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The Two-Way
8:30 am
Mon February 24, 2014

Pentagon Budget-Cutting Plans Sure To Draw Flak

Mark Wilson AFP/Getty Images

Originally published on Mon February 24, 2014 5:37 pm

  • On 'Morning Edition': NPR's Tom Bowman talks with host David Greene about the Pentagon's budget problems

Click here to jump to Monday afternoon's highlights of Defense Secretary Chuck Hagel's announcement. We've rewritten the top of this post since Hagel announced his budget plan.

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The Two-Way
7:29 am
Mon February 24, 2014

Resignations In Egypt May Be Prelude To General's Presidential Run

Field Marshal Abdel-Fattah el-Sissi in April 2013.
Jim Watson AP

Originally published on Mon February 24, 2014 10:42 am

In something of a surprise, Egyptian Prime Minister Hazem el-Beblawi announced Monday that his entire Cabinet is stepping down.

From Cairo, NPR's Leila Fadel says the prime minister gave no reason for the mass resignation.

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The Two-Way
6:56 am
Mon February 24, 2014

Ukraine's Yanukovych On Run From Mass Murder Charge

In Kiev's Independence Square, flowers have been left in memory of protesters killed there in recent days.
Jeff J Mitchell Getty Images

Originally published on Mon February 24, 2014 8:10 am

Viktor Yanukovych, ousted Saturday from his post as president of Ukraine, is now wanted by authorities in his country on charges of mass murder, the acting interior minister says.

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Shots - Health News
3:35 am
Mon February 24, 2014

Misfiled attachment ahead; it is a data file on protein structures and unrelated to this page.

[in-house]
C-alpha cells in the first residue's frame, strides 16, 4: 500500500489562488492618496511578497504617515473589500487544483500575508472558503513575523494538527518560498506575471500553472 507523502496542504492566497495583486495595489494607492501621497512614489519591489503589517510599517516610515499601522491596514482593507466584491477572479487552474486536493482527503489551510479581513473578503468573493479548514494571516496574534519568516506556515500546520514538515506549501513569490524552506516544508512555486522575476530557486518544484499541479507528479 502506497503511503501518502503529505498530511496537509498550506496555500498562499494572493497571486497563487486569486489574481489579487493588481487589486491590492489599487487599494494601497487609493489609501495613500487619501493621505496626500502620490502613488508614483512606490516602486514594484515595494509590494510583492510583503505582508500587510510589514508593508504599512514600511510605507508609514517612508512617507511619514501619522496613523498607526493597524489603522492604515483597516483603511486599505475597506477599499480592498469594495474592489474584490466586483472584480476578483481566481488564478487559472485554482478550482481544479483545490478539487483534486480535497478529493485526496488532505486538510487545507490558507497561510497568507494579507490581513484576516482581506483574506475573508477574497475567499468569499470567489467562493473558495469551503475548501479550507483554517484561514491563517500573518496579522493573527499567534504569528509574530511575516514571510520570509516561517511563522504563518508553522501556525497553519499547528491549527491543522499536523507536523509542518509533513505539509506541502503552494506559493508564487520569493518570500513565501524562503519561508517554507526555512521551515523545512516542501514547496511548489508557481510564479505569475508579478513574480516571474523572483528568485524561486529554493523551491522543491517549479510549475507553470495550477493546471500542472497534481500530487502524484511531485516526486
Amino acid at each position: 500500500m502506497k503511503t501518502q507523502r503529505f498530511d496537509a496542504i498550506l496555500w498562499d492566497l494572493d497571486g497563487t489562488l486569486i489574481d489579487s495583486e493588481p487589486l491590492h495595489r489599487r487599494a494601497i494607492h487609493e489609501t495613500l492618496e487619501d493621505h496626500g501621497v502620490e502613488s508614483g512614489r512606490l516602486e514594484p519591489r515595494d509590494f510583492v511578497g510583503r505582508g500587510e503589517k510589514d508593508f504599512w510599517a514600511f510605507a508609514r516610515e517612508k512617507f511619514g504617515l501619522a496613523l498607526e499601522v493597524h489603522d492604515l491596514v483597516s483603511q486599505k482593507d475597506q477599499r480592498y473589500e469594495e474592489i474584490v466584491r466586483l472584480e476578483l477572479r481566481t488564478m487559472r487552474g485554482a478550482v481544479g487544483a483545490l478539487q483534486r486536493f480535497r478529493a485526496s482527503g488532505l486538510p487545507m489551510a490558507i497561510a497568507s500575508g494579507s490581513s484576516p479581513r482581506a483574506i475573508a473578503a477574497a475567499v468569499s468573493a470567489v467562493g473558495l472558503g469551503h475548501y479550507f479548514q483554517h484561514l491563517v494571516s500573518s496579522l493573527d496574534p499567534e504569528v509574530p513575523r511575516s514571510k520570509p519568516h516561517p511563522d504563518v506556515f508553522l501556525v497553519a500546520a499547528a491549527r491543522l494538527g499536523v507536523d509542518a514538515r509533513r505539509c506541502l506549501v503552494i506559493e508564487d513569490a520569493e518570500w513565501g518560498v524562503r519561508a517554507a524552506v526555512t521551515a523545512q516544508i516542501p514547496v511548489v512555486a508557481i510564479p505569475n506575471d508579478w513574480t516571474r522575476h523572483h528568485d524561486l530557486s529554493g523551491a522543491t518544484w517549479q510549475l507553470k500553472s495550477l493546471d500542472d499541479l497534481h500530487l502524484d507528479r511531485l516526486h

Orphans' Lonely Beginnings Reveal How Parents Shape A Child's Brain

In the Institute for the Unsalvageable in Sighetu Marmatiei, Romania, shown here in 1992, children were left in cribs for days on end.
Tom Szalay

Originally published on Tue February 25, 2014 12:07 pm

Parents do a lot more than make sure a child has food and shelter, researchers say. They play a critical role in brain development.

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Science
3:28 am
Mon February 24, 2014

Industry Challenges EPA's Greenhouse Gas Rules In High Court

Not all energy producers find fault with the EPA's rules. Calpine, which helped build the Delta Energy Center in Pittsburg, Calif., says the permitting regulations aren't overly cumbersome.
JAKUB MOSUR AP

Originally published on Mon February 24, 2014 10:35 am

The Supreme Court will hear arguments Monday about the Environmental Protection Agency's first-ever greenhouse gas regulations for the biggest polluting facilities.

The case focuses on a 3-year-old requirement that companies get permits anytime they construct new plants or modify existing ones that will emit a lot of greenhouse gases.

EPA's supporters and most of its challengers agree this case is narrow in scope; the court's ruling is not expected to threaten EPA's broader strategy to fight global warming.

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